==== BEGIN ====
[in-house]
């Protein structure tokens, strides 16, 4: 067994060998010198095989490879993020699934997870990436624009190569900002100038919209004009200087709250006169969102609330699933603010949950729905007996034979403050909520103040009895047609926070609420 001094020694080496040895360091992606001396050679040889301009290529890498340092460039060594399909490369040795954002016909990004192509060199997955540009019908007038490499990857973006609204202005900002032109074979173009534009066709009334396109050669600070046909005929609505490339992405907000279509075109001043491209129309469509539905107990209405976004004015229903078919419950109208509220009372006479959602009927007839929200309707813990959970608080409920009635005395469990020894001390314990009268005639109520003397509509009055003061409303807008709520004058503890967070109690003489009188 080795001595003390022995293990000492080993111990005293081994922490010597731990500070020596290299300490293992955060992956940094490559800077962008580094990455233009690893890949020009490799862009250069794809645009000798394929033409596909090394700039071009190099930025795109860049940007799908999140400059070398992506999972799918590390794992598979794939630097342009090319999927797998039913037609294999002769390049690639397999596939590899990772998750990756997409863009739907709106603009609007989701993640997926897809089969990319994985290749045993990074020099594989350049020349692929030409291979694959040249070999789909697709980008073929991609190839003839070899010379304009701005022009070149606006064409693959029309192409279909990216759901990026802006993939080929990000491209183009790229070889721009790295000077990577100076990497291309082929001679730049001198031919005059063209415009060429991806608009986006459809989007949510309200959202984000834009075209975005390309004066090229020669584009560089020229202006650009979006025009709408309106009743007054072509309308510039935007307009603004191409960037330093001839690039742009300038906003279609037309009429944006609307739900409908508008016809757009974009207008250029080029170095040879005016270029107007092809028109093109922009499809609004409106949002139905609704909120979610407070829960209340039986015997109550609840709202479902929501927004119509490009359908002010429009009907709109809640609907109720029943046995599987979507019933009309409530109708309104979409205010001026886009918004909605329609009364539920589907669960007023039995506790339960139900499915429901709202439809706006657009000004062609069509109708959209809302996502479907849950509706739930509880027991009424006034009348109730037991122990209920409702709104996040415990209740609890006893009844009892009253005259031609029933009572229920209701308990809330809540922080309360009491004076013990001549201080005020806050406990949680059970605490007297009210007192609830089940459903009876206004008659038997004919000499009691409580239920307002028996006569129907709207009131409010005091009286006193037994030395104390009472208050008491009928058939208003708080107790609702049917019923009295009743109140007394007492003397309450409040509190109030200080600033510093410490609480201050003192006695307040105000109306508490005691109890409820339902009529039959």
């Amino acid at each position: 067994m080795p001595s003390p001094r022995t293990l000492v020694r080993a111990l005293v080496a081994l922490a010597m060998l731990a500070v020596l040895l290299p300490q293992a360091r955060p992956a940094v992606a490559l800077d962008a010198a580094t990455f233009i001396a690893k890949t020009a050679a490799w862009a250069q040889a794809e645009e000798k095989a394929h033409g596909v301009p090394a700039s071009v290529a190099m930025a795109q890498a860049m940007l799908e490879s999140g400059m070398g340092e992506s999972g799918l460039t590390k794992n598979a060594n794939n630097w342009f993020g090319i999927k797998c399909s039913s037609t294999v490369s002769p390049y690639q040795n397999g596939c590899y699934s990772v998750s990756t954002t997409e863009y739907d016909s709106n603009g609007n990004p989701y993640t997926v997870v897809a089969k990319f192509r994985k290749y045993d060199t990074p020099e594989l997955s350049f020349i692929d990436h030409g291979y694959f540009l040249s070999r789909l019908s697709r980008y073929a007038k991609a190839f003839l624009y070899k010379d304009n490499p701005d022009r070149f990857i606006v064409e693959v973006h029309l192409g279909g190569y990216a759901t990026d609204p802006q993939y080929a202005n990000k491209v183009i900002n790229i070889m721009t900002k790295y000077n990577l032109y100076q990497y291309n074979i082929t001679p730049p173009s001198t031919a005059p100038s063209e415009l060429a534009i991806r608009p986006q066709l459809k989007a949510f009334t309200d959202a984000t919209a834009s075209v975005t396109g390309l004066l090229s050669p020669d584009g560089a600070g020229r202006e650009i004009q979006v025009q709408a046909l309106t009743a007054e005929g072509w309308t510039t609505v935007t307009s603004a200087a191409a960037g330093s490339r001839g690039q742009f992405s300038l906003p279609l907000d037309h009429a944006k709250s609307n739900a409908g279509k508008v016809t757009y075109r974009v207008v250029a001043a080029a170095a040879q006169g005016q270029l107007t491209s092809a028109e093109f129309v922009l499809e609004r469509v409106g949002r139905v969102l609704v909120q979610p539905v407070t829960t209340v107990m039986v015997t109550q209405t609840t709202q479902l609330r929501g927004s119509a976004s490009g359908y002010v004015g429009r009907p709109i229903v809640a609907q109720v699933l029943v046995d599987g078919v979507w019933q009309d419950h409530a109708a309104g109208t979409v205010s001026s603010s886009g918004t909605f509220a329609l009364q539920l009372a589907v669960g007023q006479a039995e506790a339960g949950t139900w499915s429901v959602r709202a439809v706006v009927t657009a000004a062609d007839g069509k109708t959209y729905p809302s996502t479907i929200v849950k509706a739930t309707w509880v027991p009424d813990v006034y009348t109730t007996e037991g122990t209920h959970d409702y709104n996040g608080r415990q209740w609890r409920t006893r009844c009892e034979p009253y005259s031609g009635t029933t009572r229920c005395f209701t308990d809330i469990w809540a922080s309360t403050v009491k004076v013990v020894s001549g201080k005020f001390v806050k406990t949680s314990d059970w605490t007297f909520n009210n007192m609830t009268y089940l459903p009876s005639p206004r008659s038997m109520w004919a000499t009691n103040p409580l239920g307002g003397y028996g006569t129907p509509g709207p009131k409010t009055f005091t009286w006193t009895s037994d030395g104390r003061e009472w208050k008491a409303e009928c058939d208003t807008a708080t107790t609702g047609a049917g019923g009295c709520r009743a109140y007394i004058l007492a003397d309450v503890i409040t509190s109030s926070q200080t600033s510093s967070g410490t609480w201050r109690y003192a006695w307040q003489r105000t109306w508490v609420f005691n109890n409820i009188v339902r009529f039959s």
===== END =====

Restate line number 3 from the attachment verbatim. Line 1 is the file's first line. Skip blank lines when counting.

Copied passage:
């Amino acid at each position: 067994m080795p001595s003390p001094r022995t293990l000492v020694r080993a111990l005293v080496a081994l922490a010597m060998l731990a500070v020596l040895l290299p300490q293992a360091r955060p992956a940094v992606a490559l800077d962008a010198a580094t990455f233009i001396a690893k890949t020009a050679a490799w862009a250069q040889a794809e645009e000798k095989a394929h033409g596909v301009p090394a700039s071009v290529a190099m930025a795109q890498a860049m940007l799908e490879s999140g400059m070398g340092e992506s999972g799918l460039t590390k794992n598979a060594n794939n630097w342009f993020g090319i999927k797998c399909s039913s037609t294999v490369s002769p390049y690639q040795n397999g596939c590899y699934s990772v998750s990756t954002t997409e863009y739907d016909s709106n603009g609007n990004p989701y993640t997926v997870v897809a089969k990319f192509r994985k290749y045993d060199t990074p020099e594989l997955s350049f020349i692929d990436h030409g291979y694959f540009l040249s070999r789909l019908s697709r980008y073929a007038k991609a190839f003839l624009y070899k010379d304009n490499p701005d022009r070149f990857i606006v064409e693959v973006h029309l192409g279909g190569y990216a759901t990026d609204p802006q993939y080929a202005n990000k491209v183009i900002n790229i070889m721009t900002k790295y000077n990577l032109y100076q990497y291309n074979i082929t001679p730049p173009s001198t031919a005059p100038s063209e415009l060429a534009i991806r608009p986006q066709l459809k989007a949510f009334t309200d959202a984000t919209a834009s075209v975005t396109g390309l004066l090229s050669p020669d584009g560089a600070g020229r202006e650009i004009q979006v025009q709408a046909l309106t009743a007054e005929g072509w309308t510039t609505v935007t307009s603004a200087a191409a960037g330093s490339r001839g690039q742009f992405s300038l906003p279609l907000d037309h009429a944006k709250s609307n739900a409908g279509k508008v016809t757009y075109r974009v207008v250029a001043a080029a170095a040879q006169g005016q270029l107007t491209s092809a028109e093109f129309v922009l499809e609004r469509v409106g949002r139905v969102l609704v909120q979610p539905v407070t829960t209340v107990m039986v015997t109550q209405t609840t709202q479902l609330r929501g927004s119509a976004s490009g359908y002010v004015g429009r009907p709109i229903v809640a609907q109720v699933l029943v046995d599987g078919v979507w019933q009309d419950h409530a109708a309104g109208t979409v205010s001026s603010s886009g918004t909605f509220a329609l009364q539920l009372a589907v669960g007023q006479a039995e506790a339960g949950t139900w499915s429901v959602r709202a439809v706006v009927t657009a000004a062609d007839g069509k109708t959209y729905p809302s996502t479907i929200v849950k509706a739930t309707w509880v027991p009424d813990v006034y009348t109730t007996e037991g122990t209920h959970d409702y709104n996040g608080r415990q209740w609890r409920t006893r009844c009892e034979p009253y005259s031609g009635t029933t009572r229920c005395f209701t308990d809330i469990w809540a922080s309360t403050v009491k004076v013990v020894s001549g201080k005020f001390v806050k406990t949680s314990d059970w605490t007297f909520n009210n007192m609830t009268y089940l459903p009876s005639p206004r008659s038997m109520w004919a000499t009691n103040p409580l239920g307002g003397y028996g006569t129907p509509g709207p009131k409010t009055f005091t009286w006193t009895s037994d030395g104390r003061e009472w208050k008491a409303e009928c058939d208003t807008a708080t107790t609702g047609a049917g019923g009295c709520r009743a109140y007394i004058l007492a003397d309450v503890i409040t509190s109030s926070q200080t600033s510093s967070g410490t609480w201050r109690y003192a006695w307040q003489r105000t109306w508490v609420f005691n109890n409820i009188v339902r009529f039959s």